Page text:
Xylene (mixed isomers)

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What are other names or identifying information for xylene?

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CAS Registry No.: 1330-20-7
Other Names: Dimethylbenzene, Methyltoluene, Xylol (mixed isomers)
Main Uses: Manufacture of other chemicals, fuel component, solvent.
Appearance: Colourless liquid.
Odour: Aromatic

Canadian TDG: UN 1307

What is the WHMIS classification?

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According to the Commission des normes, de l'équité, de la santé et de la sécurité du travail (CNESST), xylene can be classified as:

Flammable liquids - Category 3

Flame Pictogram

Skin corrosion/irritation - Category 2

Exclamation Mark Pictogram

Reproductive toxicity - Category 2

Health Hazard Pictogram

Specific target organ toxicity - single exposure (narcotic effects) - Category 3 - Narcotic effect

Exclamation Mark Pictogram

Aspiration hazard - Category 1

Health Hazard Pictogram

The signal word is danger.

The hazard statements are:

  • Flammable liquid and vapour
  • Causes skin irritation
  • Suspected of damaging fertility or the unborn child
  • May cause drowsiness or dizziness
  • May be fatal if swallowed and enters airways

Please note that this classification was retrieved from the CNESST site on February 22, 2023 and was established by CNESST personnel to the best of their knowledge based on data obtained from scientific literature and it incorporates the criteria contained in the Hazardous Products Regulations (SOR/2015-17). It does not replace the supplier’s classification which can be found on its Safety Data Sheet.

What are the most important things to know about xylene in an emergency?

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Emergency Overview: Colourless liquid. Aromatic odour. FLAMMABLE LIQUID AND VAPOUR. Can accumulate static charge. Distant ignition and flashback are possible. Can float on water and spread the fire. Heating may cause a fire or explosion. CONFINED SPACE HAZARD. Can accumulate in hazardous amounts in low-lying areas especially inside confined spaces. May cause drowsiness and dizziness. IRRITANT. Causes moderate or severe skin irritation. ASPIRATION hazard. May be fatal if swallowed and enters the airways. SUSPECT TERATOGEN/EMBRYOTOXIN. Suspected of damaging the unborn child.

What are the potential health effects of xylene?

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Main Routes of Exposure: Inhalation. Skin contact. Eye contact.

  • Inhalation: Can irritate the nose and throat. Can harm the nervous system. Symptoms may include headache, nausea, dizziness, drowsiness, and confusion. A severe exposure can cause unconsciousness.
  • Skin Contact: SKIN IRRITANT. Causes moderate to severe irritation. Symptoms include pain, redness, and swelling. Can be absorbed through the skin, but harmful effects are not expected.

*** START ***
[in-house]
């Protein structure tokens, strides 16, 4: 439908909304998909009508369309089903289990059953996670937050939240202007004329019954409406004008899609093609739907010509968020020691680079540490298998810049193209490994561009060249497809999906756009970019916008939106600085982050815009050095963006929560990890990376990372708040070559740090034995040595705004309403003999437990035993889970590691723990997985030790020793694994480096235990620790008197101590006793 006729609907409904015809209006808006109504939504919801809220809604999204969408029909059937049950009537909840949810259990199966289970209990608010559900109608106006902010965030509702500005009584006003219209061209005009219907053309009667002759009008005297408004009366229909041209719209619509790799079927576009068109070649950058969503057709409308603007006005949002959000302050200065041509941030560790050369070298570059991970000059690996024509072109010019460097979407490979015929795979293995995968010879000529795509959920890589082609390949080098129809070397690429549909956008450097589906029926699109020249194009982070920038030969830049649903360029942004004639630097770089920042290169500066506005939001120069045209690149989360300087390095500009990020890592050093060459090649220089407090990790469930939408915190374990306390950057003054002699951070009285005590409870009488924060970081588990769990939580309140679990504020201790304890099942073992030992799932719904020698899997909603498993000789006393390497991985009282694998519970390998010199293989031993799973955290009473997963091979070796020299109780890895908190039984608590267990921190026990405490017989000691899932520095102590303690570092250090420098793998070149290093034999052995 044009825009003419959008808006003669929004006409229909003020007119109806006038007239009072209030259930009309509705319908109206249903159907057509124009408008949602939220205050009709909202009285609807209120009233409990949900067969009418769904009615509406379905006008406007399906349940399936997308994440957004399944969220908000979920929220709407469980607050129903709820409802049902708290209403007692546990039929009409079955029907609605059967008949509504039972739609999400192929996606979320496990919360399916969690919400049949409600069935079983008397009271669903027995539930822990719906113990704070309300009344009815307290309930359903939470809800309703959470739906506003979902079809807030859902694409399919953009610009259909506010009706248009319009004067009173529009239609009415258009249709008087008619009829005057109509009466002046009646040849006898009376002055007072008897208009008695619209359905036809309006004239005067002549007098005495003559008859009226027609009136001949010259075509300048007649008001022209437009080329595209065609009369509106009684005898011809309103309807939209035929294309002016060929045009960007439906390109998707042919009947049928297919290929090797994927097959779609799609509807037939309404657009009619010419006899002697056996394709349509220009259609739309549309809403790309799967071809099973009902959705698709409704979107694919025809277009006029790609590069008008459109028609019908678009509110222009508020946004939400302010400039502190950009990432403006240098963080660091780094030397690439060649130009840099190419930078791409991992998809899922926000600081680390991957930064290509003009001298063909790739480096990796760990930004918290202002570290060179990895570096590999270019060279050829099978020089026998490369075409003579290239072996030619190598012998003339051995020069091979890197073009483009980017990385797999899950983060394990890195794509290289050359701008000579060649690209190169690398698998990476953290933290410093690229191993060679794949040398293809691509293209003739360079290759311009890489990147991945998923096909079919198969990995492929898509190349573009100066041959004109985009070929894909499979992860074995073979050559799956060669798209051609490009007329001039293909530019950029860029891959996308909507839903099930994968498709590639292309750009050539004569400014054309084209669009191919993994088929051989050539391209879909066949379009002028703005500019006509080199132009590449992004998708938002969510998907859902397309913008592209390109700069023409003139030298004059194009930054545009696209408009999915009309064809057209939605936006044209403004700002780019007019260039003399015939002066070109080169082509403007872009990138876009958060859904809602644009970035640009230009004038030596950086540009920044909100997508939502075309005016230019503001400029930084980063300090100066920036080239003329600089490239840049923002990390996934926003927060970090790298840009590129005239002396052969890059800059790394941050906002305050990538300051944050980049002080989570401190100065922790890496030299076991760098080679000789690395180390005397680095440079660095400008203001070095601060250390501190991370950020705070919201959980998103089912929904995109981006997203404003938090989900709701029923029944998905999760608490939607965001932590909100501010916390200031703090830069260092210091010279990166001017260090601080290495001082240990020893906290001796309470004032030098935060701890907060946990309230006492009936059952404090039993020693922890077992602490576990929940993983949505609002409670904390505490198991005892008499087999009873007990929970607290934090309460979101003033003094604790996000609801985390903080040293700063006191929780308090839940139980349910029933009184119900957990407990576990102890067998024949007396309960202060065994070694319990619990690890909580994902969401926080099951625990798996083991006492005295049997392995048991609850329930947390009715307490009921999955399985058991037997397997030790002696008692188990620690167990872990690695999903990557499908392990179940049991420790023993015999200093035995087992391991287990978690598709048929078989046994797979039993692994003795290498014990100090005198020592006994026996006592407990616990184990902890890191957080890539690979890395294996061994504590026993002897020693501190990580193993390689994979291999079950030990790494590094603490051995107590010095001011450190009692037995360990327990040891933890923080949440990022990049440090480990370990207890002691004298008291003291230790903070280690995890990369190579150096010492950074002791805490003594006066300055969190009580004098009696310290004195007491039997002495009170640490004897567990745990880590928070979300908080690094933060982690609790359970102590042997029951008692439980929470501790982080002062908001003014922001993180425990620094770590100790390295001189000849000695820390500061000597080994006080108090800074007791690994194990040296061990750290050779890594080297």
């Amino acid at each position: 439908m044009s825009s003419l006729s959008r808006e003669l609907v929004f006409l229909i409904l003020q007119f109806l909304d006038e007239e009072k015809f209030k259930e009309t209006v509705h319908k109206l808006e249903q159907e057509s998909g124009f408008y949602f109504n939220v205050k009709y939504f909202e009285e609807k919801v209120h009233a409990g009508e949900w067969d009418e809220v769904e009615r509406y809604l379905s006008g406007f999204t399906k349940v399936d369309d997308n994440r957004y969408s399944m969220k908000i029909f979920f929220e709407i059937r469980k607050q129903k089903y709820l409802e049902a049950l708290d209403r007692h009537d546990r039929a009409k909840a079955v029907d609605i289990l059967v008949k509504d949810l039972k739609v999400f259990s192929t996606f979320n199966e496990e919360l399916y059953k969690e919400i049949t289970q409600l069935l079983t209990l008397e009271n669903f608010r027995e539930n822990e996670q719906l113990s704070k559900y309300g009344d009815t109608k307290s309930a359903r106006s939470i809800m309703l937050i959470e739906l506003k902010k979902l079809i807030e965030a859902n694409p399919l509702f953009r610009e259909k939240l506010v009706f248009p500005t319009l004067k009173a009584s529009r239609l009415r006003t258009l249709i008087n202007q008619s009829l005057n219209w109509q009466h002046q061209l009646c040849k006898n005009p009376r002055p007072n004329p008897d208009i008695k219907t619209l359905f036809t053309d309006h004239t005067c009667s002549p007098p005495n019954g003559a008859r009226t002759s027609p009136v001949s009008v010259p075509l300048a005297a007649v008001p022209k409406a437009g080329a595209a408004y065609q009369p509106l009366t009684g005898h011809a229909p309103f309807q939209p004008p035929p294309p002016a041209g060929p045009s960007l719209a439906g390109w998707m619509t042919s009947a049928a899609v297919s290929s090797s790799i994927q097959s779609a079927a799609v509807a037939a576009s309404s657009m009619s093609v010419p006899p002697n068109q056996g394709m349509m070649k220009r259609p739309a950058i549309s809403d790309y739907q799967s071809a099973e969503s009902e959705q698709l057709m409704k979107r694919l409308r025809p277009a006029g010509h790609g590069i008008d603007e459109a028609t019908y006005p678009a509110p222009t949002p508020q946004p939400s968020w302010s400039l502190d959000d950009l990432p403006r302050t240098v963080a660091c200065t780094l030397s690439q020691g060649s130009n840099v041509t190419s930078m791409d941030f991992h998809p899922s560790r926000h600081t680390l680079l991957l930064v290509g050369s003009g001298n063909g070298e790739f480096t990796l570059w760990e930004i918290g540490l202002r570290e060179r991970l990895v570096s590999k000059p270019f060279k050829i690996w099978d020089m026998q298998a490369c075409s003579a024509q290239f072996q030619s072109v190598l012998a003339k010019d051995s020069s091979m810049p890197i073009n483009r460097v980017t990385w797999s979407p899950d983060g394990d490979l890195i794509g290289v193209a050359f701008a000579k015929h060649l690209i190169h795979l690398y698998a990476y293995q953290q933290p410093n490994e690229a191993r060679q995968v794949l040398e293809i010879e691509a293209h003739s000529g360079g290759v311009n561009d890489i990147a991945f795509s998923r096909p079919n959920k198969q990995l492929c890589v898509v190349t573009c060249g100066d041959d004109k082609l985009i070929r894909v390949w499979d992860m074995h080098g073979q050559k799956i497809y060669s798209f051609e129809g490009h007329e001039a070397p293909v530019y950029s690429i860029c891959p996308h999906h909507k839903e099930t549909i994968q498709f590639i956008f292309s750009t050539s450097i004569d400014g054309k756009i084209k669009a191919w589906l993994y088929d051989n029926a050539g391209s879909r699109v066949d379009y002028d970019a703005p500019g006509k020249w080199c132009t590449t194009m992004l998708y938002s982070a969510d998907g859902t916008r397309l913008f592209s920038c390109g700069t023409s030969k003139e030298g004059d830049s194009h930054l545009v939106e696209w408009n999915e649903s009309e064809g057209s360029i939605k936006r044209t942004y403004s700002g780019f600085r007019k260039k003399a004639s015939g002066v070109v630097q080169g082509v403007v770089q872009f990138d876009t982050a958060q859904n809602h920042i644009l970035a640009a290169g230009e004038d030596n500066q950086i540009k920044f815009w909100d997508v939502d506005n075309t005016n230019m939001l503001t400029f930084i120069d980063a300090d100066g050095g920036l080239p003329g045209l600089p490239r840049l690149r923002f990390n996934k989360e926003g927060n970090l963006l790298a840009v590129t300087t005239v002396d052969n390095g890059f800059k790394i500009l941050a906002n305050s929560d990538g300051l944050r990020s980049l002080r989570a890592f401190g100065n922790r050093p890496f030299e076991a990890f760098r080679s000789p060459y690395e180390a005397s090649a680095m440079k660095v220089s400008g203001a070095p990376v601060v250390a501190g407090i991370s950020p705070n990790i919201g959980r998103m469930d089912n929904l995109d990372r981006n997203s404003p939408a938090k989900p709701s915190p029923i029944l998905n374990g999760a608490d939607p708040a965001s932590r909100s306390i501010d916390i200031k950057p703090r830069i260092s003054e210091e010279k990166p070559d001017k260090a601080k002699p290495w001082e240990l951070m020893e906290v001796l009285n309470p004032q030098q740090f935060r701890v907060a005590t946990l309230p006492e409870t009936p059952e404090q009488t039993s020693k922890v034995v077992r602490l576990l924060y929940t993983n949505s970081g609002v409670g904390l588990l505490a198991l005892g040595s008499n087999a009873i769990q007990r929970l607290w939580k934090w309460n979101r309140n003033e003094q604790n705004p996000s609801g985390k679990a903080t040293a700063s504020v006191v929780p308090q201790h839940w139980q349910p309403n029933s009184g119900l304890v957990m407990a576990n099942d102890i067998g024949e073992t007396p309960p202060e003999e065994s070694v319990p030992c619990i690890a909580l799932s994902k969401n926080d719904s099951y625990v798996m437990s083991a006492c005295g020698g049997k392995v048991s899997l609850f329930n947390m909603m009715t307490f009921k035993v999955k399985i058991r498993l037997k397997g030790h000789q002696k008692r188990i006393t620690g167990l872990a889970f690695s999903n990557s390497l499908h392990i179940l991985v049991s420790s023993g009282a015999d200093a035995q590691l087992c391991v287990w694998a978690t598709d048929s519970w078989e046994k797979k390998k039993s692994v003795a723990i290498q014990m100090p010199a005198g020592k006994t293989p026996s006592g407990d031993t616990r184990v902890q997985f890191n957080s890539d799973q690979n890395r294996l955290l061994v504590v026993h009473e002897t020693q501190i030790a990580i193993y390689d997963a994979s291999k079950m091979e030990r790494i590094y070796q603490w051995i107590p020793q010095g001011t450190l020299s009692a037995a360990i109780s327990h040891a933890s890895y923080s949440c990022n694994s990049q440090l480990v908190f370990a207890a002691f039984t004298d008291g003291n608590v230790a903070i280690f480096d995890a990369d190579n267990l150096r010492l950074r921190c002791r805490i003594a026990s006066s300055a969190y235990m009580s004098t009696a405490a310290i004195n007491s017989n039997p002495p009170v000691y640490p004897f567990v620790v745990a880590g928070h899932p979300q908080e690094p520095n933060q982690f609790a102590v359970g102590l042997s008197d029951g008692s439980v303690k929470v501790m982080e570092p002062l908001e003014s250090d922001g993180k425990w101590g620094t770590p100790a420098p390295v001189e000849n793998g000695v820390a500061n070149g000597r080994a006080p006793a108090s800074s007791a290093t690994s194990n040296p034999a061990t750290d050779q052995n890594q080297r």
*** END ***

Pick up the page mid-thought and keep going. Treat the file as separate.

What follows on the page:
• Eye Contact: May cause mild irritation.
  • Ingestion: If large amounts are ingested: Can cause effects as described for inhalation. Aspiration hazard. May be drawn into the lungs if swallowed or vomited, causing severe lung damage. Death can result.
  • Effects of Long-Term (Chronic) Exposure: Can cause dry, red, cracked skin (dermatitis) following skin contact. Exposure to this chemical and loud noise may cause greater hearing loss than expected from noise exposure alone. May harm the nervous system. Conclusions cannot be drawn from the limited studies available.
  • Carcinogenicity: Not a carcinogen.
    • International Agency for Research on Cancer (IARC): Group 3 – Not classifiable as to its carcinogenicity to humans.
    • American Conference for Governmental Industrial Hygienists (ACGIH): A4 - Not classifiable as a human carcinogen.
  • Teratogenicity / Embryotoxicity: DEVELOPMENTAL HAZARD. May harm the unborn child based on animal information. Has been associated with: low birth weight or size, learning disabilities.
  • Reproductive Toxicity: Not known to be a reproductive hazard.
  • Mutagenicity: Not known to be a mutagen.

What are first aid measures for xylene?

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Inhalation: Take precautions to prevent a fire (e.g. remove sources of ignition). Move victim to fresh air. If breathing has stopped, trained personnel should begin artificial respiration (AR). Get medical attention as soon as possible.

Skin Contact: Avoid direct contact. Wear chemical protective clothing if necessary. Quickly take off contaminated clothing, shoes and leather goods (e.g., watchbands, belts). Quickly and gently blot or brush away excess chemical. Immediately wash gently and thoroughly with gently flowing water and non-abrasive soap for 15-20 minutes. Get medical attention promptly. Thoroughly clean clothing, shoes and leather goods before reuse or dispose of safely.

Eye Contact: Avoid direct contact. Wear chemical protective gloves if necessary. Quickly and gently blot or brush chemical off the face. Immediately flush the contaminated eye(s) with gently flowing water, occasionally lifting the upper and lower eyelids.  Get medical attention immediately.

Ingestion: Have victim rinse mouth with water. If vomiting occurs naturally, have victim lean forward to reduce risk of aspiration. Have victim rinse mouth with water again. Get medical attention immediately.

First Aid Comments: Some of the first aid procedures recommended here require advanced first aid training. All first aid procedures should be periodically reviewed by a medical professional familiar with the chemical and its conditions of use in the workplace.

What are fire hazards and extinguishing media for xylene?

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Flammable Properties: FLAMMABLE LIQUID. Can ignite at room temperature. Releases vapour that can form explosive mixture with air. Can be ignited by static discharge.